Sat | Jul 11, 2020

Orville Taylor | No justice, no peace

Published:Sunday | August 18, 2019 | 12:00 AM

Having the power to act is not the same as the right or the authority to do so. The test of any behaviour that involves another person must be whether such action, if carried out against you, would be acceptable to you.

This empathy, taking the place of the other, is the key to peace in society. It is such a simple formula that it oftentimes escapes well-thinking citizens, who truly want to make a difference. Indeed, this notion of empathy is actually the bedrock of a just justice system.

True, there is such a thing as a constitution, and there are statutes passed by legislators and judgments by courts peopled by individuals who are schooled in the practice of law. Interestingly, there is a legal norm that assumes that all persons understand the law equally and are equally liable to abide by its provisions. After all, there is the common catchphrase, ‘ignorance of the law is no excuse!’

Of course, what is ridiculous about this is that some of the very practitioners within the court system are quick to point out that non-specialists in the law do know enough to speak on it. And they are generally right. Nobody knows law like lawyers and judges.

Right and fair

However, it is not simply about knowing the law. It’s a matter of what is right and fair. Some actions are perfectly legal, and certain judicial decisions are correct and, thus, ‘good law’. Notwithstanding that, although perfectly lawful, the conduct is morally repugnant.

For example, if a 14-year-old girl in May 1988 felt like having sex with a shrivelled 80-year-old pastor in her parents’ house, it would’ve been perfectly legal, though disgusting. Even today, despite a child of 16 being able to give sexual consent, I am sure no one would think that her offering sexual favours to a senior judge outside of a court setting as appropriate, though legal.

In the old days, there was a course taught by a quaint lady called DuMaurier at UWI Cave Hill called ‘Law in Society’. Its content was not about the legality of stuff but how laws related to the larger social context. Social order is built on a notion of mutuality and reciprocity.

We, first of all, have to agree on not just what the content of the laws and rules is but, more important, we must agree that these rules and others are binding upon us and are to be followed. It is this social contract that Thomas Hobbes referred to when he wrote Leviathan in the mid-1600s.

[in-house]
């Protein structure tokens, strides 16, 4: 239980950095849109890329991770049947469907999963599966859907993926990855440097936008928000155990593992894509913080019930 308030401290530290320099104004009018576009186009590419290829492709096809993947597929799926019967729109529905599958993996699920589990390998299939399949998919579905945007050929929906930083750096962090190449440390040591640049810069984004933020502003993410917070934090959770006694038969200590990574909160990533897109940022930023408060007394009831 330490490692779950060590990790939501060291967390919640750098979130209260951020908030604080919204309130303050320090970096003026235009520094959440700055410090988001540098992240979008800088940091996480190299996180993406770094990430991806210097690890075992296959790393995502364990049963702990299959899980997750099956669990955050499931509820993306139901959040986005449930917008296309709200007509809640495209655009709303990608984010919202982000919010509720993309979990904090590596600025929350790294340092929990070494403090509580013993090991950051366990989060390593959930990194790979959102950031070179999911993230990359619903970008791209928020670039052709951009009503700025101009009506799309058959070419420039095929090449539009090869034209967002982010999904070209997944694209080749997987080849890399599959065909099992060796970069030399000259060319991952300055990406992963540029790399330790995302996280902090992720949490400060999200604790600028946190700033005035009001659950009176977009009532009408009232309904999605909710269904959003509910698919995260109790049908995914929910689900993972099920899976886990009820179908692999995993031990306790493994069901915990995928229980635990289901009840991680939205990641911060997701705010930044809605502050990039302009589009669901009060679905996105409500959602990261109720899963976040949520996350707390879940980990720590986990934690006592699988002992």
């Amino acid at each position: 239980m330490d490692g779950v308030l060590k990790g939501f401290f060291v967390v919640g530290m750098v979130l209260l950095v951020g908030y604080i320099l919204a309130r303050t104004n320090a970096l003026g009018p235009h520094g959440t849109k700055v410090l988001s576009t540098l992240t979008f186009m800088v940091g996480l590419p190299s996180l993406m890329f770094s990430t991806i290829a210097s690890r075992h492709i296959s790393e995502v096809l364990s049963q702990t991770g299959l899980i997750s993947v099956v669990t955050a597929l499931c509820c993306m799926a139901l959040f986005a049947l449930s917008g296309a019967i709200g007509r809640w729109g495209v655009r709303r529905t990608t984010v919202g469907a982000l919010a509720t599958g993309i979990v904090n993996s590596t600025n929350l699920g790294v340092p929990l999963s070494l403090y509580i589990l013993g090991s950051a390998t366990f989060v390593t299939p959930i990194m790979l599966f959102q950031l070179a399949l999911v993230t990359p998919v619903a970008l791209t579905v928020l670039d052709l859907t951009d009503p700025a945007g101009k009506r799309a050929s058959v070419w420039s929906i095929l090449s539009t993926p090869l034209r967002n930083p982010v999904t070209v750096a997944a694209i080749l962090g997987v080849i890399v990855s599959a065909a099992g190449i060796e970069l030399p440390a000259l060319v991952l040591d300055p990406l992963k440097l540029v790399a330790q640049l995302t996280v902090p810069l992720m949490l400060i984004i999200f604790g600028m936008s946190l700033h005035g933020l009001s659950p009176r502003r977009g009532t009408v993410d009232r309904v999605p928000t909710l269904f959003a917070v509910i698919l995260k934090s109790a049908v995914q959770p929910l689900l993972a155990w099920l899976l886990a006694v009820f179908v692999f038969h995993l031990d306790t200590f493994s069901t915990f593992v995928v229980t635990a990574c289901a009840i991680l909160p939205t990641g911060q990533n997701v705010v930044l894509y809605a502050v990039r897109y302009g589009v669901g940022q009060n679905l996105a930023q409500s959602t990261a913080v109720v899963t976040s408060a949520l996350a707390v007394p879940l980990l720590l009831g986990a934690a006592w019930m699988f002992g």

It was the English Civil War, and he recognised that unless the Englishmen and women forged this kind of social contract and submitted to a larger legal authority, there would be ‘warre’. Here, there would be man against man and life would be “solitary, poore, nasty, brutish and short”. Jamaica is not that much different today because there is no underlying consensus regarding the dispensing of justice.

We have never created a social order in which the lower classes felt connected to the larger framework.

The practice of law must not simply be about navigating what the statutes and common law dictate. While that might be the basis for the general operations of the system, the question that must be always asked is, ‘While this is the legal thing to do, is it the right thing to do?’ What are the implications if I use the law or I push my or my client’s ‘interests’ or desires to the fullest extent?

Far too often, action is taken that is socially dysfunctional and even pathological but perfectly lawful. One might not know, for example, that if one is skilful and has a good lawyer or industrial relations specialist on his payroll, he can avoid paying certain benefits to which a worker would be entitled. It might not be known that in some cases, a worker might lose his entitlement to compensation under the law if he does not claim within a few months. On the other hand, the employer has no upper limit in which to pay. And no, you, the unscrupulous employer, will not get that information from this column. So go look elsewhere!


Justice, in the real sense, is about how one treats others vis-à-vis the standards that one expects binds us all. One does not have to know law in order to know if something is right or wrong. Ask yourself whether it would be all right if the same thing were done to your uncle, brother, mother, or you. If it fails that test, it is not just, whatever the laws or contract say.

In any event, as I did indicate in other columns, unjust legislatures cannot pass just laws or create a system that is just. This is not the rant of a mad sociologist. Rather, it is simple fact. There is a direct correlation between injustice in society and at the workplace and the level of growing violence here. We need to take sleep and mark death.

In the words of His Majesty Haile Selassie I, “Until there are no longer first-class and second-class citizens of any nation … the dream of lasting peace … will remain but a fleeting illusion, to be pursued but never attained. We are sitting on a time bomb. A wrath-filled bomb; a clock ticking.”

If unjust and immoral, law must not be used to defend folkways.

- Dr Orville Taylor is head of the Department of Sociology at the UWI, a radio talk-show host, and author of ‘Broken Promises, Hearts and Pockets’. Email feedback to and